Months of March to September are considered to be their breeding season during which males inflate and display their fluffy white feathers to attract females. Territorial fight between males have been reported during which they strut next to each other, leap against the rival with legs against each other and often land down to lock the rival’s head under the neck. During courtship display to attract the female, the male also inflates the gular sac so that a large wobbly bag hangs down from the neck. The tail is held cocked up on its back. Besides, the male produces a resonant deep call at intervals that could be heard for nearly a half-kilometre. The female bustard lays a single egg at a time at a safe place on the ground and only the female is involved in incubation and care of the young.
Bird sanctuaries in various states support some population of the Great Indian Bustard. As per IUCN portal, the total population of the bird across India was about 300 during the year 2008, out of which only about 250 were left by 2011. Prospects become further bleak, considering this small number too is found into small populations across many Indian states, making the bird even more prone to extinction. For the wildlife conservationists, the identification, ecology, precautionary measures, threat perception and conservation of the bird continue to be challenging issues.
As mentioned earlier, historically widespread killing of the bird for sport and flesh was responsible for its decline, further accelerated by vehicular access to even remote areas. But the current threats are mainly on account of the habitat loss and degradation, caused by the widespread agricultural expansion and mechanization of farming, infrastructural development such as irrigation, roads, electric poles, wind turbines, constructions, and mining and industrialization besides a bad habitat management.
This species is already listed as critically endangered because of an extremely small population owing to a multiple threats including habitat loss and degradation, hunting and direct disturbance. It now requires an urgent attention and acceleration for conservation in order to prevent it from becoming extinct within a few years or at best decade. With less than 250 birds left, it is a million dollar question if we humans will gear up to save this magnificent bird or it will be another significant species to extinct in India ever since the cheetah?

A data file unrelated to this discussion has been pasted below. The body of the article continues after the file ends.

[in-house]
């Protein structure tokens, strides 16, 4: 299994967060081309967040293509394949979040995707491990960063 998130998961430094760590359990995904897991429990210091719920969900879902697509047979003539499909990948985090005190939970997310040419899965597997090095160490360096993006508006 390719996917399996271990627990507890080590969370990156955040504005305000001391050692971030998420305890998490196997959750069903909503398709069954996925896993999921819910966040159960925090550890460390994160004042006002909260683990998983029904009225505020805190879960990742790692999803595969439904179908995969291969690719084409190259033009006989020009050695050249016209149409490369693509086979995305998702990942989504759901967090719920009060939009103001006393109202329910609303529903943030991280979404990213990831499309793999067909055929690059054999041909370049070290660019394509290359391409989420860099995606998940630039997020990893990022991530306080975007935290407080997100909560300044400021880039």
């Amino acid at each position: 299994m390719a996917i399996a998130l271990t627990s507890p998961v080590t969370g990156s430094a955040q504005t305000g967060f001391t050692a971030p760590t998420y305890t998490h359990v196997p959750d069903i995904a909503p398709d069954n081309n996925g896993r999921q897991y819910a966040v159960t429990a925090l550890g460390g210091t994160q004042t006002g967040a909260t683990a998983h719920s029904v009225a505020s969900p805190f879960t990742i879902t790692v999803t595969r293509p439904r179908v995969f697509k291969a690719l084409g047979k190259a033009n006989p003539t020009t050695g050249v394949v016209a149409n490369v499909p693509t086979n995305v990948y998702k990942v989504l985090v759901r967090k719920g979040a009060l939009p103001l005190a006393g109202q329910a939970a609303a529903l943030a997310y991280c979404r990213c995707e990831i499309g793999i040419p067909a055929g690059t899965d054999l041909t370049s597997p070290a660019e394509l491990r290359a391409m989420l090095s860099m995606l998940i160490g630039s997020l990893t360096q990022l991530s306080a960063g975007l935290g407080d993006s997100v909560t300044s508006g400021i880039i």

Some of the steps taken by the governments in the recent past are briefly indicated here. The Ministry of Environment and Forest in the Central Government had prepared a recovery programme in 2012 for three species of bustard i.e. the Great Indian Bustard, the Bengal Florican and the Lesser Florican. These programmes are to be finalized and executed by the state wildlife and forest departments.
Rajasthan government has started its own Project Great Indian Bustard on the World Environment day in 2013 for identification and fencing off bustard breeding grounds in the already protected areas. In future, they also intend to extend the programme of secure breeding grounds beyond protected areas. The Gujarat government too had recently announced to undertake the census of the endangered bird in early 2014 to ascertain exact population in the state so as to undertake needful measures to save the bird from extinction in the state.
Urgent steps needed by the state governments inter alia involve securing and protecting bustard’s ‘lekking’ sites i.e. the places where males gather to display and attract females. If these sites are disturbed, bustards may not be able to breed. As there are multiple threats such as mining, industrial development, agriculture, irrigation and highways, the step needs strong political will and cooperation of NGOs and local communities. Every state also needs to undertake their own dedicated conservation programme by associating biologists and conservationists for the systematic protection and conservation of the bustard species. The possibilities of the captive breeding should also be explored. State advisory must be issued at appropriate level to effectively ensure that wildlife lovers and photographers stay away from breeding sites during the breeding season.
Image (c) Gettyimages.com